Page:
Oven-warm homemade banana bread, slathered with butter that melts on your slice, and a pot of leaf tea… weekends don’t start much better than this! Unless you’re waking up to the smell of one of these already baking because somebody lovely decided to surprise you with it. 🙂
Hubby assures me it’s very easy to make which means I never say no when he suggests it! And if I ‘forget’ to eat the bananas in the kitchen then he suggests it more often than not… I suspect that he’s also after any excuse to use the HydroBake setting on our new oven, which keeps the humidity from whatever’s baking in the oven as steam and just makes his baked noms that much better (which I didn’t think was even possible!).
And it’s ‘loaded’ because of all the fruit and/or nuts Hubby throws into the mix which, given his inability to leave well enough alone, changes every time – today’s one was full of stewed apples and cinammon! But the flavour of the banana always wins through, and the older the banana the stronger their flavour – we’ve even frozen bananas that looked beyond saving because we knew how awesome they would be in this, that and we are trying to be better about food waste (if you are using frozen bananas, defrost thoroughly first otherwise you won’t be able to mash them).
I’m a traditionalist when it comes to banana bread and prefer it loaf shaped, hands down, over muffins. They’re more portable muffin sized but I think a little drier, and you really just can’t beat the perfection of all that melty butter on a warm slice of loaf. Look at my picture again and tell me I’m wrong 😉
Hubby's Loaded Banana Bread
Oven-warm homemade banana bread, slathered with melting butter, it doesn't get much better than this.
(or for a healthier option, use 3/4 cup of apple sauce instead plus 1 tbsp vegetable oil)
1/2 cup sour cream
1 teaspoon vanilla extract
3/4 teaspoon ground cinnamon
1 teaspoon baking soda
1 teaspoon baking powder
1/2 teaspoon salt
1 3/4 cups all-purpose flour
Butter or Vegetable Oil to grease tin.
Stuff you can take or leave…
- 3/4 cup chopped pecan or walnut pieces, don’t process these as it becomes too grainy (Hubby says he prefers pecans for taste)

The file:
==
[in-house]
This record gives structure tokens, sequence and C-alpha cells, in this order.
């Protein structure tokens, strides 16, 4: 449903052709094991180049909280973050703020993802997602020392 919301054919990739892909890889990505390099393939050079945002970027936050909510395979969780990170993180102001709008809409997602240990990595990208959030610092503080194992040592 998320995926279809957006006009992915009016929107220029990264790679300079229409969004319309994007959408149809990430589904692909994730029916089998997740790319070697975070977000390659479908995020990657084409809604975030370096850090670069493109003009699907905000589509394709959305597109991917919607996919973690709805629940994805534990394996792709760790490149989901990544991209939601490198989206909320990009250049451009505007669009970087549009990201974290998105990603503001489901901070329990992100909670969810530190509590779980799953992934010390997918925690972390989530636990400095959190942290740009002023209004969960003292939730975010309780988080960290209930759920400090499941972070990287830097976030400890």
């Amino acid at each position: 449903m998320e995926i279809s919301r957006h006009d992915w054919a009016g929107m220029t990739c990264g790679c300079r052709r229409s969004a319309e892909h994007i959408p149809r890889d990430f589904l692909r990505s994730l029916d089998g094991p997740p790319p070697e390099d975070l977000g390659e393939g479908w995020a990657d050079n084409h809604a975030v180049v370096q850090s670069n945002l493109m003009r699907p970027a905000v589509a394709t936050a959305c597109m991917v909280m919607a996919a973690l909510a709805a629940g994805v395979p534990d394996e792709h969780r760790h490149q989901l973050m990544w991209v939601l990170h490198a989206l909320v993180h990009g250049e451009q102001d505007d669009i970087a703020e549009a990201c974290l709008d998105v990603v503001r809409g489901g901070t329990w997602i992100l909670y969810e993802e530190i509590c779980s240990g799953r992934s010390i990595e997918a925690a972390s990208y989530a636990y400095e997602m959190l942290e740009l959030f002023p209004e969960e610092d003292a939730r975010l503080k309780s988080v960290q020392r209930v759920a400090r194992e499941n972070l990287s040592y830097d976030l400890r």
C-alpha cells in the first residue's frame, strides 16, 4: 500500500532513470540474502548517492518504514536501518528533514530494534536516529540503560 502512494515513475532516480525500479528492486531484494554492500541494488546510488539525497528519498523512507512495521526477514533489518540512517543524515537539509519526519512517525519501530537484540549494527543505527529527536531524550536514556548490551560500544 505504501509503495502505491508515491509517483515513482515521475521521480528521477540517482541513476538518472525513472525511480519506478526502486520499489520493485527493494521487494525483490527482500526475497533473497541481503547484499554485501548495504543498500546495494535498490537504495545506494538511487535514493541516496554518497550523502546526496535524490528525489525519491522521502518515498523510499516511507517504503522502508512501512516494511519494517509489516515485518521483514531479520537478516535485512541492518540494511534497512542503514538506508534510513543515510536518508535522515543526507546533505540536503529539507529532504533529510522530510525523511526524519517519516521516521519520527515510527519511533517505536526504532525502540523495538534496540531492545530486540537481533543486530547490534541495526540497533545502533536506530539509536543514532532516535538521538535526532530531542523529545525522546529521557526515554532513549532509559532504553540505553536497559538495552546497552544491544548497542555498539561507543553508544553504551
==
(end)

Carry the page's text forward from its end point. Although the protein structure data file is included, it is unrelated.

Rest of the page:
- a few handfuls of sultanas or raisins. Asda has a dried fruit mix that has raisins and golden sultanas plus lemon peel.
- Fresh blueberries also go in really well. If you’re using these, add them gently by hand just before baking to keep them whole.
Other stuff you’ll need…
6 by 9-inch loaf pan of muffin tray
Large mixing bowl
Preheat the oven to 175C for bread or 200C for muffins and put the oven rack in the centre position. Lightly grease your loaf pan with vegetable oil or butter (if you’re using muffin cups or silicon trays, skip this).
In a large mixing bowl, combine the eggs, sugar, oil, vanilla extract, and sour cream, and whisk until smooth.
Peel the bananas and place in a small bowl. Mash with the back of a fork until there are no big lumps remaining. Add these to the wet mixture together with the cinnamon, baking soda, baking powder and salt, and whisk to combine.
Add the nuts and dried fruits / berries at this point. Do this before you add the flour so as not to overmix.
Add the flour and stir until just combined. Be careful, again, to not overmix.
Pour the batter into the loaf pan and give it a good shoogle and bang it a few times on your counter to get rid of any air bubbles in the mix. Sprinkle a little brown sugar over the top, and then pop into the overn and bake for 55 minutes to 1 hour 10 minutes for bread (or 25 minutes for muffins) until golden brown and risen. Check if the bread is done by pushing a toothpick into the middle, if it comes out clean the bread is ready.
Remove from the oven and leave to cool for at least 10 minutes before turning the bread out of its pan. More fruit-heavy loaves will need longer to cool to avoid falling apart. Muffins not in cases should be allowed to cool in their trays.
Easter weekend and then my birthday have conspired to throw my posting timetable a little off track… Hoping to resume normal service this Sunday! In the meantime, feast your eyes on these seriously cute cupcakes that Hubby rustled up to celebrate (or commiserate) me turning another year older 🙂
Being a savoury tooth rather than sweet, I prefer my cake-age to be of the unfussy variety. It took me forever to persuade Hubby that a Victoria sponge really was my idea of a good time, whilst death by multiple varieties of chocolate really wasn’t! So this year I woke up to the smell of these baking, and they were utterly divine. The perfect balance of buttercream and strawberry jam in the middle allowed the simple tastiness of the sponge to shine through. Just perfect with a nice cup of tea…
200g Stork (the tub, not the block), or margarine. Don’t be tempted to use butter. Just don’t. If you want a perfect sponge, go Stork.
240g self-raising flour
4 large eggs
1tsp good quality vanilla extract (I use a variety with vanilla seeds in, it’s lovely)
(And, if you’re making the Victoria Sponges here and not just cupcakes, a jar of your favourite jam)
Preheat the oven to 150C/300F.
Begin by creaming the Stork margarine using the paddle attachment of a stand mixer or the electric mixer. Do this until the margarine is very soft and pale in colour, it should take a minute or two.
Once the Stork is nice and soft, simply tip the rest of your ingredients into the mixer’s bowl or a mixing bowl and mix until everything is incorporated, starting on a low speed to minimise the mess. That’s really all there is too it, there’s no need to separate your wet and dry ingredients, or fold anything, it’s just that simple.